An Apple shareholder has filed a class action lawsuit against Apple’s board and the estate of Steve Jobs, Patently Apple reports. The lawsuit is based on another suit involving Apple’s anti-poaching agreement with Google, Adobe, Intel — that case recently saw the defendants’ settlement proposal rejected. This new suit claims that Apple’s decision to enter the anti-poaching agreement damaged the company’s value. The suit, filed by shareholder R. Andre Klein, accuses Apple of breach of fiduciary duty, gross mismanagement, and waste of corporate assets.
Thai officials revealed on Wednesday that Apple received approval to sell two new iPhone models in the country, and a new report notes that a seemingly displeased Apple has met with those officials about the disclosure. The translated report, from Thai Rath, also makes a point to note that the new devices may or may not be called “iPhone 6,” leaving some doubt into what the names of the new devices will actually be; “iPhone Air” has previously been floated as a possible alternative. Though Apple may be upset, it doesn’t seem the disclosure will likely affect the sale of the new phones in Thailand. The report suggests the phone could launch in Thailand in early October, after first hitting the market in late September. [via MacRumors]
Apple has banned the use of two chemicals, benzene and n-hexane, in final assembly of its iPhones and iPads, the Associated Press reports. The company has drawn criticism in the past for using both potentially hazardous chemicals — workers reported n-hexane-related sicknesses in 2010, and by 2011, workers at an Apple manufacturing partner wrote a letter regarding their concerns and health issues due to n-hexane exposure. Though Apple claims an investigation at 22 factories revealed no evidence that either chemical endangered workers, the company is requiring all factories to test substances for the two chemicals on top of the general ban. “This is doing everything we can think of to do to crack down on chemical exposures and to be responsive to concerns,” said Lisa Jackson, Apple’s vice president of environmental initiatives. “We think it’s really important that we show some leadership and really look toward the future by trying to use greener chemistries.” Apple also released a new message from Jackson on the company’s decision to ban the two controversial chemicals.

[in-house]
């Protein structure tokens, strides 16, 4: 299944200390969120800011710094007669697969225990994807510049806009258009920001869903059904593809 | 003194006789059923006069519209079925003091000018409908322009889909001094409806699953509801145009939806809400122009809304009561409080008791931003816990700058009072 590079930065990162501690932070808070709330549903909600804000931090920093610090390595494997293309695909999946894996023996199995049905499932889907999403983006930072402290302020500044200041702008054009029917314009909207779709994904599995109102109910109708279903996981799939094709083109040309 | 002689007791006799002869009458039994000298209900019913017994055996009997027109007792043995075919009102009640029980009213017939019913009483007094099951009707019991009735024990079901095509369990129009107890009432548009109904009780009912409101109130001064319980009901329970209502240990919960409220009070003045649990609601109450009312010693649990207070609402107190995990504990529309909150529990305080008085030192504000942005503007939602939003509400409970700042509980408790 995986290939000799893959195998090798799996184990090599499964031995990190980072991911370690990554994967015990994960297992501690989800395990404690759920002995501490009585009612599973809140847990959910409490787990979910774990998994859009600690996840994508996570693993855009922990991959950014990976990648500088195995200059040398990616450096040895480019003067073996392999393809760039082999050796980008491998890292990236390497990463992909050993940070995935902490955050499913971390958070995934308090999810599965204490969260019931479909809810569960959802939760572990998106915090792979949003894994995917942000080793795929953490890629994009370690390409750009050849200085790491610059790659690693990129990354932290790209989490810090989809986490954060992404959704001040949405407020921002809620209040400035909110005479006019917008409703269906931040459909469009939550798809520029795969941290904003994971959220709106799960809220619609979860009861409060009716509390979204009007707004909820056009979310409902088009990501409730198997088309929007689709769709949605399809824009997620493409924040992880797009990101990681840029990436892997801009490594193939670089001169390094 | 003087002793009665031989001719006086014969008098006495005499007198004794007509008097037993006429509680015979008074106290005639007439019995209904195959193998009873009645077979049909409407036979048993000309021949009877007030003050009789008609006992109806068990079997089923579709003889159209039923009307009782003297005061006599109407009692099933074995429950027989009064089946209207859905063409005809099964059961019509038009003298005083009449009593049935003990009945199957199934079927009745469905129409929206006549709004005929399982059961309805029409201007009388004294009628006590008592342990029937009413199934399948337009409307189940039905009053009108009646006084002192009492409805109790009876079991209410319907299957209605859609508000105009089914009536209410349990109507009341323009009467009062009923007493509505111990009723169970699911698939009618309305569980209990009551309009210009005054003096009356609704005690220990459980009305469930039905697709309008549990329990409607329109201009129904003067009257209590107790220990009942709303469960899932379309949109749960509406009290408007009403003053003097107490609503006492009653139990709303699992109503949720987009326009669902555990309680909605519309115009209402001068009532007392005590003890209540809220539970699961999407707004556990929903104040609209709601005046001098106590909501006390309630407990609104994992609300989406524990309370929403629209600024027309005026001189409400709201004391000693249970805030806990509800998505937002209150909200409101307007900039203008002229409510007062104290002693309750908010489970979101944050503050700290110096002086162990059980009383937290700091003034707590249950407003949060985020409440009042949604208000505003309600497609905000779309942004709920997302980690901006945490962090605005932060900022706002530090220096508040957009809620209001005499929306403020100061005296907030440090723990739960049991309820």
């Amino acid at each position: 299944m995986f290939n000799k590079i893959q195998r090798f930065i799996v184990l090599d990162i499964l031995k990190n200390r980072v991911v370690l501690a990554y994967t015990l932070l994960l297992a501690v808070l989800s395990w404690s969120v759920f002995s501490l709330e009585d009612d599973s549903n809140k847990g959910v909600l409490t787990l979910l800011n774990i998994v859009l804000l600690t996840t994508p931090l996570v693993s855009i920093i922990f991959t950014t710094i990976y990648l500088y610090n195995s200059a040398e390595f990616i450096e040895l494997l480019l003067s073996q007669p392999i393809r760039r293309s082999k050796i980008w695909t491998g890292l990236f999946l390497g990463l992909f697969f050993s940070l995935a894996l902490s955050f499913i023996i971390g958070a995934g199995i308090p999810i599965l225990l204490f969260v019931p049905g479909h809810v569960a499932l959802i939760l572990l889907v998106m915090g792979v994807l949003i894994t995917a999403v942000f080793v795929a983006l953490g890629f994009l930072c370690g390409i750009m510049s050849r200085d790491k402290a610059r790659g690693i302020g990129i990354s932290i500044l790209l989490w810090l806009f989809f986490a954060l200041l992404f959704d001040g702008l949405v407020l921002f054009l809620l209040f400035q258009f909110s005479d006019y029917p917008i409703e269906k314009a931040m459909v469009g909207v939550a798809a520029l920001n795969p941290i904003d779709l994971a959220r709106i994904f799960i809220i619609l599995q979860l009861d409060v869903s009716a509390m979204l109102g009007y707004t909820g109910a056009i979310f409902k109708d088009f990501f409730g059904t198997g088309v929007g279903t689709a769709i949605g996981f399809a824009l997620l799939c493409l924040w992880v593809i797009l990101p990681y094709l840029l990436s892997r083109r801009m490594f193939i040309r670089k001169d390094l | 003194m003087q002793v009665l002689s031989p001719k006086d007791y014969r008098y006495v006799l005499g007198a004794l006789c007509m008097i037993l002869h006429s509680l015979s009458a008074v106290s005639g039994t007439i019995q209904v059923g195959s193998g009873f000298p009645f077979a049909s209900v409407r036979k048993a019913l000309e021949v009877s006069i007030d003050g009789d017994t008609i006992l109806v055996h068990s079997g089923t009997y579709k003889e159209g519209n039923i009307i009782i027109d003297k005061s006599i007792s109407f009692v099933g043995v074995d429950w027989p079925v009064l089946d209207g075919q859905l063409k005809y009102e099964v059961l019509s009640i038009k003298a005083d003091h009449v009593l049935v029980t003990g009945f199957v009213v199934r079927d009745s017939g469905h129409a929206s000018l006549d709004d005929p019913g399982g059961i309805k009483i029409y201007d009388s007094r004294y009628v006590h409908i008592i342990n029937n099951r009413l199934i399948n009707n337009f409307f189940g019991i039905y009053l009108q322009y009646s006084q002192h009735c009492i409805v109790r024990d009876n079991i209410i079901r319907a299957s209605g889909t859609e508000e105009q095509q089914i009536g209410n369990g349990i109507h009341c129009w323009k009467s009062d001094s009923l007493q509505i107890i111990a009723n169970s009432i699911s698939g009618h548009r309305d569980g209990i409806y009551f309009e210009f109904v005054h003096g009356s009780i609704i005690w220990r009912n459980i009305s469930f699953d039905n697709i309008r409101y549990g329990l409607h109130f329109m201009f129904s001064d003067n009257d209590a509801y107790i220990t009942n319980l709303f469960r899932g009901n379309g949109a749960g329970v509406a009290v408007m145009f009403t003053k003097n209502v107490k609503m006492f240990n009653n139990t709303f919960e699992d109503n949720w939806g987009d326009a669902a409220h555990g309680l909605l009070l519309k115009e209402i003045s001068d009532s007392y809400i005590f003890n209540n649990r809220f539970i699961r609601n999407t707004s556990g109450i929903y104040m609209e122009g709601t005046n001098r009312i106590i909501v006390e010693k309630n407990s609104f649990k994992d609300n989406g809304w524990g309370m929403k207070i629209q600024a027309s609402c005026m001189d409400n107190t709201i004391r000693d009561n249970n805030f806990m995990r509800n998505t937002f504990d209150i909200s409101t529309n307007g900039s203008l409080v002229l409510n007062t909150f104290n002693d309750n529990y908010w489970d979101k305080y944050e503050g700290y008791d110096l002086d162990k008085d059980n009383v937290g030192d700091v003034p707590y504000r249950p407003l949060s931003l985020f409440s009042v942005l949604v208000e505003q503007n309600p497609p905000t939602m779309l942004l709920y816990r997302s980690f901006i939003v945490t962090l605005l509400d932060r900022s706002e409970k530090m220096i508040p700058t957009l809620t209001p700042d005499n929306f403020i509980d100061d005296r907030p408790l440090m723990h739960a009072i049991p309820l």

- August 13, 2014
Hewlett Packard and Apple reportedly had talks about a possible enterprise partnership before Apple announced its IBM deal, according to The Information. HP has developed an enterprise mobile search product interestingly nicknamed “Enterprise Siri.” The main gist of the report is that HP has been discussing an enterprise deal with Google’s Android unit, as the partnership would develop Google Now into a voice tool that could search for company information. It’s unclear how serious the discussions were between Apple and HP. [via Business Insider]
Apple is honoring Robin Williams on its website and in its iTunes Store following the recent death of the actor and comedian. A new “Remembering Robin Williams” webpage has been posted on Apple’s official website — a rare occurrence. Additionally, the iTunes Store now has its own “Remembering Robin Williams” section. The section gathers many of Williams’ movies in one place, in addition to the first season of his recent TV show, The Crazy Ones, and a few of his comedy albums.
- August 12, 2014
As promised last month by CEO Tim Cook, Apple has released its first diversity report. It’s revealed that Apple employees are 55 percent white, 15 percent Asian, 11 percent Hispanic, and 7 percent black. The remaining 12 percent were made up of people who belong to two or more racial groups, another racial group, or did not declare their race. Those statistics were revealed alongside comparisons with race and ethnicity figures in tech, non-tech industries, and leadership. Apple is also 70 percent male and 30 percent female globally.